As Bobby Fischer brought the rook-pawn language back into the daily news, it revived a few long memories of another era, when Memphis had its own champion. There was even the remarkable August of 1914 when chess news moved out of Memphis by telegraph instead of coming in from Iceland.
The Memphis Champion was Bradford B. Jefferson, who had his own real estate firm. When the Memphis Chess and Checker Club was established in 1900, he won the city championship at 25, and he repeated winning every year. In 1913 he entered the Western (Open) Tournament at Chicago for the first time and won it. The "West" of chess included New York State, except for New York City, and outstretched through Omaha.
It was a title that carried prestige although bigger chess news was then being made by J.R. Capablanca and Dr. Emanuel Lasker.
Another fine Memphis player, Robert Scrivener, played at Chicago in 1913 and was elected president of the Western (Chess Association) group. Jefferson and Scrivener brought the 1914 tournament to Memphis.
A week of play was scheduled, opening August 10, 1914. There was a morning session from 9 to 1 and a night session from 7 to 11 with the afternoon reserved for adjourned games. As the number of challengers was usually large, (19) players from Tampa to Toronto and from Syracuse to Kansas City, most of them state champions. Mississippi was represented by Ed Hill of Cleveland, Mississippi.
The schedule had to be stretched over to include Wednesday of the following week when the result was an astounding four-way tie. Scores of 14-4 were held by Jefferson, E.F. Schrader of Syracuse, H. Hahlbohm of Chicago, and G.H. Wolbrecht of St. Louis. Wolbrecht twice won the Western title and four times represented the United States in annual matches with England, winning them all.
So a playoff was held, and it resulted in another tie between Jefferson and Wolbrecht. Another playoff was set up. The second full week had been used up for a one-week tournament. These players were amateurs paying their own expenses, but most of them had stayed to see who was the best player, and how he deployed his forces on the chess board.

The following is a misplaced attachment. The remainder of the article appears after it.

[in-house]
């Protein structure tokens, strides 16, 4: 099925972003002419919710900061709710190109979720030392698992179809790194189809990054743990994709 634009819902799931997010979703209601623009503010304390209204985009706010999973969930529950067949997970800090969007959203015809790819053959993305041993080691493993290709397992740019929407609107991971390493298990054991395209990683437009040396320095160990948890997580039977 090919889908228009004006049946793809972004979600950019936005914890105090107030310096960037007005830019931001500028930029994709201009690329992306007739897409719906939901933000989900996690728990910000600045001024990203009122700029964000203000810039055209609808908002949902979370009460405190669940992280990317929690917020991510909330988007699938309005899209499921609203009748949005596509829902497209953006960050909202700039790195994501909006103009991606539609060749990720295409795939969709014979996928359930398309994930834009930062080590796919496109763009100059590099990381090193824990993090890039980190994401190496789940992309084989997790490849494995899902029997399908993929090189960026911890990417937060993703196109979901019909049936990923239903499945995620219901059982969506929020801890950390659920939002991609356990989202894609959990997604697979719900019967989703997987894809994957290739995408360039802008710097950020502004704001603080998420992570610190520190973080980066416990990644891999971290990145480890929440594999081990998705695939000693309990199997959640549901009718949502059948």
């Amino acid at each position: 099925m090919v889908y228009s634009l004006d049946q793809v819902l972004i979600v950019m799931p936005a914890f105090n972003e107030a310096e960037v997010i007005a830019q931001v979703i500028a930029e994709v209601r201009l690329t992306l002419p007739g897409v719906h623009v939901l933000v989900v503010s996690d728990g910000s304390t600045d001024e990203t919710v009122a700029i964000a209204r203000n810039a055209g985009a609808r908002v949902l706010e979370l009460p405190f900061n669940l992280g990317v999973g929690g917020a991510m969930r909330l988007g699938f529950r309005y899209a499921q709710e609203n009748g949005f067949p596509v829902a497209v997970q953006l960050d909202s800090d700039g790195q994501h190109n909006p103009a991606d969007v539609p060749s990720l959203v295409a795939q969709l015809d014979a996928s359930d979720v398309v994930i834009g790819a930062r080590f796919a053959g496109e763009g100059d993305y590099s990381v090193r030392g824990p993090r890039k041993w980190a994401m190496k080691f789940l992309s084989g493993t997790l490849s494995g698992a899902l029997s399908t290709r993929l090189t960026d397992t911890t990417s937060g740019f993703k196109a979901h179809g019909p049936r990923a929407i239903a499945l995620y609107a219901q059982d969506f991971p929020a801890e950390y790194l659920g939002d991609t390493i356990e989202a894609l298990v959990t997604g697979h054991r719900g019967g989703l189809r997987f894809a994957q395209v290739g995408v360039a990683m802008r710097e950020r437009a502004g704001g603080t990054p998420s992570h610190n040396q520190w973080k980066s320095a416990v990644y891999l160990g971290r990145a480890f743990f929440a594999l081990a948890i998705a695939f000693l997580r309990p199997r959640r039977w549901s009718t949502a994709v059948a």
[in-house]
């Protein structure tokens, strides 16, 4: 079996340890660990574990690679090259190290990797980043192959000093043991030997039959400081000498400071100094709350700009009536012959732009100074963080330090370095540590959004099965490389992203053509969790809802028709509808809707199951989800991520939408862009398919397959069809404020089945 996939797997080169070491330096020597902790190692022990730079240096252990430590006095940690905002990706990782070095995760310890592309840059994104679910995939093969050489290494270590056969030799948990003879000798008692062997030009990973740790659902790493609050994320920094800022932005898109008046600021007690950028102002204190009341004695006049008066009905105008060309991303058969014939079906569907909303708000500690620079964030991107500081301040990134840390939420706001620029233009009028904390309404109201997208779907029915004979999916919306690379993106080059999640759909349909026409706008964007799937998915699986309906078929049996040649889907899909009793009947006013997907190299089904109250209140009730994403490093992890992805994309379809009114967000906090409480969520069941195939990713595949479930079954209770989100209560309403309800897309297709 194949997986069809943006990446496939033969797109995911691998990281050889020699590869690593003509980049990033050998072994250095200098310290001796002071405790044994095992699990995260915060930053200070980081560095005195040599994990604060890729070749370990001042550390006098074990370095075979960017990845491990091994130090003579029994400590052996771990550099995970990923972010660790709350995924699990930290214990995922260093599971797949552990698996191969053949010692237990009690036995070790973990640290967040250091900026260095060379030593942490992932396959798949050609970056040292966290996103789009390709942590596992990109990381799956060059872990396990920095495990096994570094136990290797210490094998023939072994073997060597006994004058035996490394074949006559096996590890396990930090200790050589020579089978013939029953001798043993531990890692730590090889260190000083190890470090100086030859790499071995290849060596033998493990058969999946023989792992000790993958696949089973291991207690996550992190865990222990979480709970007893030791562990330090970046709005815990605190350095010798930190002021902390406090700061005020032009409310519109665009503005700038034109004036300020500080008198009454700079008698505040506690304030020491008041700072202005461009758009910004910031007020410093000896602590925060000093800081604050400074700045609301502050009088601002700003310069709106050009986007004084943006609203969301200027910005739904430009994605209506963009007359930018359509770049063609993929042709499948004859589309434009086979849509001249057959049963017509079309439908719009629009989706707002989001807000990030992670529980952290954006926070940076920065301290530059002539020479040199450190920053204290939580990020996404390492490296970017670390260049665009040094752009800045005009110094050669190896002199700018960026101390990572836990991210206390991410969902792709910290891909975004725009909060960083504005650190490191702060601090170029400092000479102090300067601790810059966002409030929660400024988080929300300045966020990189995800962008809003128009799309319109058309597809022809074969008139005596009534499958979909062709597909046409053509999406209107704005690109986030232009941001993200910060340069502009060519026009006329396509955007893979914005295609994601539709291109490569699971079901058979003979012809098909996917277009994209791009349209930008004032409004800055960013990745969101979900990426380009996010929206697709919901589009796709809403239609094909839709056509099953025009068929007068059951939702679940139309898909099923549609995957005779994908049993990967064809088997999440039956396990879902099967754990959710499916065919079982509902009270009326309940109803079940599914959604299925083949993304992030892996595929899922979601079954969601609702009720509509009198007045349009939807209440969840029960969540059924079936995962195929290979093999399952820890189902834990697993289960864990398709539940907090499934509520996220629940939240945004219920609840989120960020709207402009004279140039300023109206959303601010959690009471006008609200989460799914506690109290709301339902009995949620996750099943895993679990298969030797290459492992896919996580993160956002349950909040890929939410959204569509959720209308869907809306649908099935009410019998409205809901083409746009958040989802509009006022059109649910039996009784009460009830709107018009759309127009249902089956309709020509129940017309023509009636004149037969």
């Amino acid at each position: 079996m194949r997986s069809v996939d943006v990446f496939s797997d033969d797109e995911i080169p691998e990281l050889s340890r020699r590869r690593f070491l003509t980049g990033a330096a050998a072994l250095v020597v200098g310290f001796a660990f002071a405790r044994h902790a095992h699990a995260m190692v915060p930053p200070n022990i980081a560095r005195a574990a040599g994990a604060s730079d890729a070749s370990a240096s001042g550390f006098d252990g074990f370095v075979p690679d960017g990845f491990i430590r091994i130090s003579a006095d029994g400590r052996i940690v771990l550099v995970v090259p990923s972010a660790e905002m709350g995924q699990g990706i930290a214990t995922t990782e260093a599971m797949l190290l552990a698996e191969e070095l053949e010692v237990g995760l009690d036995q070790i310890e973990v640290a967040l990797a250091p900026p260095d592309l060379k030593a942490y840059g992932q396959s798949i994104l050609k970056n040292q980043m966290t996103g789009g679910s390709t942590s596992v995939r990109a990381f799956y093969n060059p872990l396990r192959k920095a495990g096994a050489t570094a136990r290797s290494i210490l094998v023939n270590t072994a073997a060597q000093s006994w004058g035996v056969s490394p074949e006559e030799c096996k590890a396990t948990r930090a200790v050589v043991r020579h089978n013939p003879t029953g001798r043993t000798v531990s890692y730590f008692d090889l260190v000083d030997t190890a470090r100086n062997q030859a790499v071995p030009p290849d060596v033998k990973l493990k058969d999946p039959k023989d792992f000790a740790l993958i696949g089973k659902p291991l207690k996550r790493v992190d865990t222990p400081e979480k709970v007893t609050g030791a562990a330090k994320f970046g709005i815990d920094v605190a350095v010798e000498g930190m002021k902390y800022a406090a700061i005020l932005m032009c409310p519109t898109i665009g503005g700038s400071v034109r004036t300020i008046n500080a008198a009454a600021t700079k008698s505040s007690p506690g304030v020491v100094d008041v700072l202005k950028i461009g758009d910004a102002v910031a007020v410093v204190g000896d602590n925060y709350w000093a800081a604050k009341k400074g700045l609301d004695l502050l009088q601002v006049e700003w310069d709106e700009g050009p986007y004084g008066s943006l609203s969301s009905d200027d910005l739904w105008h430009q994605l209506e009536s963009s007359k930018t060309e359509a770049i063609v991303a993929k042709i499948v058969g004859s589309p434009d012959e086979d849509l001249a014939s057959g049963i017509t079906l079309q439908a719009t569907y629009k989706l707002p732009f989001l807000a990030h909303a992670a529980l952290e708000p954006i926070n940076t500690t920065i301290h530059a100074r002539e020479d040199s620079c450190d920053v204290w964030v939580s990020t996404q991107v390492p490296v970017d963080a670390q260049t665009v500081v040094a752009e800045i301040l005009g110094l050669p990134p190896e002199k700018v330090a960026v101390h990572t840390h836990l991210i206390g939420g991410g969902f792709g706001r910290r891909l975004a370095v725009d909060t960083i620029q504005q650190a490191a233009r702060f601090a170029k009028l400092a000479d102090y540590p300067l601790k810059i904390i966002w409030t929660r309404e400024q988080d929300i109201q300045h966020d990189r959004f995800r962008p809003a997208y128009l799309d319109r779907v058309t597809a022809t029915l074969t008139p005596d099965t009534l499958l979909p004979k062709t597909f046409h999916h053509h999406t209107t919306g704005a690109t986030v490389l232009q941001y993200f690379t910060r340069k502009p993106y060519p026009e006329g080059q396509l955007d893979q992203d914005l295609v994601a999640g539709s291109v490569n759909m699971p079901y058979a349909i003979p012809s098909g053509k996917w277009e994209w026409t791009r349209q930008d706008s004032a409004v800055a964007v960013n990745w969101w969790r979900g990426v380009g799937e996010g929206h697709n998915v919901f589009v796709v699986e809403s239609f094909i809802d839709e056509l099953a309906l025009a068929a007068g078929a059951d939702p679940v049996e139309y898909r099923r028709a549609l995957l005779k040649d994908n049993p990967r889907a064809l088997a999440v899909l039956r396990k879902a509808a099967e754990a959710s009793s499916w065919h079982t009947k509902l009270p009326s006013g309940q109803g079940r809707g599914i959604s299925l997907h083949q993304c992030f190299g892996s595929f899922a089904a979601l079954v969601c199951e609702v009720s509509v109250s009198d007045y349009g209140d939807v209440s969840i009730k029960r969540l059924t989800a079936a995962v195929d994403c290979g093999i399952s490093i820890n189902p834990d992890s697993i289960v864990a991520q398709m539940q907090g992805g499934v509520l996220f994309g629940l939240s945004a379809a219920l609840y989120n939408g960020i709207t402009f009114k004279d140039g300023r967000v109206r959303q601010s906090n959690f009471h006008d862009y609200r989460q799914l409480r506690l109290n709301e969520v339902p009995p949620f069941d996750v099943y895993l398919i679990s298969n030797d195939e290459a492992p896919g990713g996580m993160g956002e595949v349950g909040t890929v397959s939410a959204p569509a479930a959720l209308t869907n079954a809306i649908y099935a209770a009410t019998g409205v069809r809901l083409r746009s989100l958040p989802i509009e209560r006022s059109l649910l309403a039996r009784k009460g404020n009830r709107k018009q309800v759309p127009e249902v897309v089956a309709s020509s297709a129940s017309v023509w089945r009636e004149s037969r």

In the second playoff, Jefferson and Wolbrecht played to a draw on Sunday. The Monday meeting was indecisive. On the third Tuesday of the meet, they met again and Jefferson, playing with a disadvantage of black, won 2½ to 1½.
|1900-14 Western Open Trophy|
|1914 Western Brilliancy Trophy|
The Memphis Chess and Checker Club originally was an offshoot of the Business Men's Club, predecessor of the Chamber of Commerce. The business men met for lunch weekly in their own building at 79-81 Monroe, and some stayed after lunch to play chess. The Business Men's Club was the scene of the 1914 battle.
When the Chamber of Commerce moved, the Chess and Checker Club rented space on the 10th floor of the Falls Building. They paid $15 a month.
|Bradford B. Jefferson|
It also mentioned the death, only five months before, of his remarkable sister, Miss Rosa Jefferson. She was long considered the best woman player in the South although competition between women chess players is rare.
She was best known as the . . . (Chess News) columnist for the Commercial Appeal. Each Sunday issue (starting on December 6, 1903) until about 1932, her name appeared over a column that usually included a problem, the solution of the previous week's problem, and the play of some game by a master.
Rosa's column was well established when her brother won (the Western Open) in Chicago and reports on the Memphis tournament was given generous space and good position in papers overflowing with huge headlines, maps and news analysis of the start of World War I. The Kaiser had just invaded Belgium. The Commercial Appeal even found space for a four-column picture of all the (tournament's chess) players.
|The 1914 Western Chess Association's Western Open Tournament players, Memphis, TN, hosted at the Business Men's Club (B. Jefferson: 2nd person standing from the top far left (cigar in hand) G. Wolbrecht: 2nd person seated from far right side)|
The Jefferson home was at 609 Vance when the Chess and Checker Club was young. In later years, they lived at 1352 Vinton. These Jeffersons were distant relatives of President Jefferson himself.
More importantly, they were children of John Wesley Jefferson, a good chess player, and grandchildren of Silas Jefferson, who came from Virginia with such appreciation of the game of kings and queens that he taught the children how to play with a chess set he had carved out of potatoes.